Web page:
A couple additional tips to go along with Lobelia inflata for quitting smoking:

1: Eat light! Salt, fat, and heavy foods all made me more and more depressed and anxious. When I cut those out, quitting was made a hundred times easier - especially fat. Now fat is generally great for your health, but for whatever reason it made quitting very uncomfortable emotionally.

2: Eat fruit! Tons of fresh fruit! Unless of course you're diabetic or have similar problems. In that case I'd recommend eating fresh, raw vegetables, cooked squash, that sort of thing, avoiding eating potatoes.

3: Do exercise, even if you don't feel like it. Walking, dancing, and cardio in general made quitting way easier, and probably sped things up a lot.

4: Don't think "I'll never feel normal," a problem most tobacco quitters encounter. This mindset is terrible and untrue. It takes some a month to feel good again. Other it takes a couple weeks. For me it was literally 8 months before I thought, "Hey, I feel pretty normal...." So take my advice: drop the idea of "I'll feel better tomorrow" or "I'll never feel better." Let your body do its thing and trust it, because you'll have you own special amount of time, guaranteed.

5: Follow other peoples' helpful tips, like chewing cinnamon-infused toothpicks, eating bananas, doing breathing exercises, saying positive things out loud (even if you're feeling down), on and on. I can't name how many other tips helped me during the time I was quitting.

6: My advice: maybe try to replace tobacco with medicinal herbal smoking mixtures, but never marijuana (even where it's legal). Some people find success doing this, only to get hooked on their new brand of bad habit. (Not that I'll advise for or against the plant itself during a normal situation - that choice is up to you - but especially while quitting smoking, never try to replace the bad habit with any other type of habit that can get out of control.) My experience with smoking replacements was that it eventually made me not care about the action of smoking, meaning physically inhaling smoke. I think that's a good thing, because wanting to inhale smoke is half of the battle of quitting - it's the physical addiction to a very strong habit.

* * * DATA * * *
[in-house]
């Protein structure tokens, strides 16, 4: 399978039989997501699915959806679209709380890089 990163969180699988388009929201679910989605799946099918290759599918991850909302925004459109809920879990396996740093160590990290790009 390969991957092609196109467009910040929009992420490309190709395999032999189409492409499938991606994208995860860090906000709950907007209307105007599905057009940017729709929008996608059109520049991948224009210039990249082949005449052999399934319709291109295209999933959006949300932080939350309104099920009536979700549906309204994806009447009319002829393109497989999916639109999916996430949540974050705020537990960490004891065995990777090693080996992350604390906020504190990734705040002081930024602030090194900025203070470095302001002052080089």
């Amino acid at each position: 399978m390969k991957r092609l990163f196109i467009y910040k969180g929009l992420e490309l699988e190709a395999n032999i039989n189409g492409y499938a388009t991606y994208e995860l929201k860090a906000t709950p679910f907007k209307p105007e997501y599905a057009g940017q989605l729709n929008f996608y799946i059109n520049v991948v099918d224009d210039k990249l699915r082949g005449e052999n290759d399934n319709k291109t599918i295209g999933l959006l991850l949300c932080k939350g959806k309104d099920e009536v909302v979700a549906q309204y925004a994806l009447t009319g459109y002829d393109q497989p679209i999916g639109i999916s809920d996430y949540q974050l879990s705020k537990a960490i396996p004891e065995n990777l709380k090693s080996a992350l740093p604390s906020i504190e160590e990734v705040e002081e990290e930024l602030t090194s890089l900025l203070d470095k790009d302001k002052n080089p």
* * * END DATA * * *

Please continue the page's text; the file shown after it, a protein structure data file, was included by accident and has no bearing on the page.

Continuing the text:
7: Go outside! If you stay inside the whole time, you'll have a hard time getting over the physical dependence on inhaled smoke. Most people go outside to smoke, and when they quit they sit inside for months and get pale and depressed. Try to go outside often, just to look at the clouds or take a walk. In no time, you'll forget all about going outside for tobacco, and you'll have kept the positive habit of being outdoors!

8: Try to avoid succumbing to the habits of depressed people, like over- and under-sleeping, taking naps, eating heavy foods, drinking - all that. Exercise is a great antidepressant, and so are essential oils and cleaning the house. Try to keep busy to keep the demons away, rather than going into a sedentary slump.

That's it! Sure hope this helps some people. Pass the info on to your friends and loved ones if you like it! Also open to questions and comments.
Re: Quiting tobacco with lobelia! [message #533 is a reply to message #532] Thu, 03 March 2016 16:04 Go to previous messageGo to next message
earthcures is currently offline  earthcures
Messages: 72
Registered: April 2015
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Great topic! As a long time student of talented herbologists such as Dr. Christopher and Dr. Schulze, I have... of course... no problem at all using Lobelia. It's a powerful and amazing herb. Nervine herbs can be very helpful.

Sometimes, the more "demonized" an herb is, the more one should consider deeply researching the matter. There are herbs like Lobelia that should be used with understanding and a bit of care, but are well worth researching!

Thanks for the great topic, and congrats on beating the nicotine addiction! Smile

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Re: Quiting tobacco with lobelia! [message #536 is a reply to message #533] Thu, 03 March 2016 18:32 Go to previous message
cookcolburn is currently offline  cookcolburn
Messages: 4
Registered: March 2016
Location: Gunnison
Karma: 2
Junior Member
You're welcome and thanks to you too! I bet someone somewhere will find this one useful... quitting wasn't a cinch by any means, but the lobelia works like magic. Good luck quitters! (heheh)